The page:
'Everyone will know my name'

Like any mass murderer, the spree killer doesn’t feel any connection to or responsibility towards human society. Life has two teams: him and the rest of us. Whether or not we know it, we represent those he construes as an enemy, and are thus eligible as targets. His life has amounted to nothing of value, and he chooses to end it in a blaze of nothingness, ensuring it ends just as pointlessly for us as well.

Read: Terror takes mental toll

He may feel justified in taking revenge against the world, and in proving that though we may have overlooked him so far, we will now have to take him seriously and remember his name. He was unable to achieve what he most wanted from life, but made himself special by making other people miserable, and preventing them from achieving their goals as well. Someone claiming to be a girlfriend quoted Lubitz as saying, “One day I'm going to do something that will change the whole system, and everyone will know my name and remember.”

A serial killer kills numerous victims over a period of time, and is elusive because there is no specific link between him and his victims. The mass murderer, however, kills multiple victims at the same time. Though some are female, most are men. They feel humiliated and frustrated because they feel blocked from what they most want – they have lost their job or wife and want others to join them in their misery. The actual basis for their great feeling of injustice, while profound in their own eyes, often seems trivial to other people.

Read: Famous serial killers

As they want to kill as many people as possible as quickly as possible they tend to prefer guns or explosives. Like a bomb, they build up rage which then explodes in a blast of violence. They bring about their own death or they surrender without struggle and endure their punishment.    

Unfortunately there’s not much we can do to protect society from this kind of killer. There are no significant warning signs, and the perpetrators don’t seem to want help from others.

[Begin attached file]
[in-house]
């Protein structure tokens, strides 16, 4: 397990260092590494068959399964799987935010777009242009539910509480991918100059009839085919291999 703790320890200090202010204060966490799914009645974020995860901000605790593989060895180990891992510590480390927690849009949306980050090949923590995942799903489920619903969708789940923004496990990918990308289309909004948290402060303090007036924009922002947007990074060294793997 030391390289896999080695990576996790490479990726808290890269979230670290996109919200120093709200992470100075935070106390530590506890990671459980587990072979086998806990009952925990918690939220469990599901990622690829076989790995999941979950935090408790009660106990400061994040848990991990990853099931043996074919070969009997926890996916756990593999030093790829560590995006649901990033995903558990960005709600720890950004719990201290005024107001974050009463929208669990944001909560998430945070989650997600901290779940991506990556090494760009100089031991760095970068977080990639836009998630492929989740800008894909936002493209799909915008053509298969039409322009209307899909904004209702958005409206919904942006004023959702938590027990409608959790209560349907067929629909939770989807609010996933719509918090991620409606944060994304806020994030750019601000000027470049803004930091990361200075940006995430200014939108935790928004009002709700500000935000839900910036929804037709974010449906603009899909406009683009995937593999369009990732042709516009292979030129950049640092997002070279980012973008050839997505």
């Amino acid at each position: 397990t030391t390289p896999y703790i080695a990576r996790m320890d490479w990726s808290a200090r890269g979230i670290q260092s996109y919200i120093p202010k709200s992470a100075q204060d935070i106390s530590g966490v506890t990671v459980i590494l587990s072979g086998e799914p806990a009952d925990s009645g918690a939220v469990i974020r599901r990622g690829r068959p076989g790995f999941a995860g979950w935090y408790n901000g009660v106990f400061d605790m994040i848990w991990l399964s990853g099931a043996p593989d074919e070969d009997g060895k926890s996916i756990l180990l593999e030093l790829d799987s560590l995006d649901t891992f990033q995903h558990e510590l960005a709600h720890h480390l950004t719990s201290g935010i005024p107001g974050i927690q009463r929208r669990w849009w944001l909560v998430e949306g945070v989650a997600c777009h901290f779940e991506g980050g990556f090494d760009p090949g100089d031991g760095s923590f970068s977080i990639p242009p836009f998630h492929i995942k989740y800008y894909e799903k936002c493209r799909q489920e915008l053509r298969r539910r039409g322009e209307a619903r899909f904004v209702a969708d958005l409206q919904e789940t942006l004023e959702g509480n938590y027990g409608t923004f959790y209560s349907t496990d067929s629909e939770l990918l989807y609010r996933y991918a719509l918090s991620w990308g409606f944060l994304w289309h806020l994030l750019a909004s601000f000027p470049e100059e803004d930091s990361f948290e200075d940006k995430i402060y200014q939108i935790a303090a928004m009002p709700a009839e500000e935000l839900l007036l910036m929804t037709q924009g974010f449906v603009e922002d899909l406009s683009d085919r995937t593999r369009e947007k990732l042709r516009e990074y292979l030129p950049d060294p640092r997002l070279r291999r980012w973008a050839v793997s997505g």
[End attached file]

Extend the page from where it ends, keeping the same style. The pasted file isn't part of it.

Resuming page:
Misplaced confidentiality

There has been a trend in recent years towards increased protection of the confidentiality of medical records on the basis of a right to personal privacy. Germany has excessively strict laws on confidentiality, even after death – possibly to the detriment of the safety of the general public.

The medical profession has always been strict about the need to protect doctor-patient confidentiality, but we should be debating whether this should be absolute, or whether exceptions may need to be made for the public good. If someone with HIV chooses to be wildly promiscuous or someone exposed to Ebola refuses to take precautions against infecting others, should their right to privacy not be weighed up against the common good? What if a pilot or air traffic controller bus driver develops severe visual impairment?

The Germanwings disaster perfectly illustrates this point. If Lubitz was suicidal, as has now been established, shouldn’t his doctors have been allowed, and indeed required, to report him to the airline and aviation authorities? 

By rights national and international law should require medical authorities to formally waive confidentiality laws in the case of people on whose good health and judgment the lives of others depend. Doctors should in these situations be protected if they waive privacy to protect others. 

Read more:

Could the Germanwings disaster have been prevented?

Antidepressant/suicide link?

Suicide kills more than wars

Image: Plane going down from Shutterstock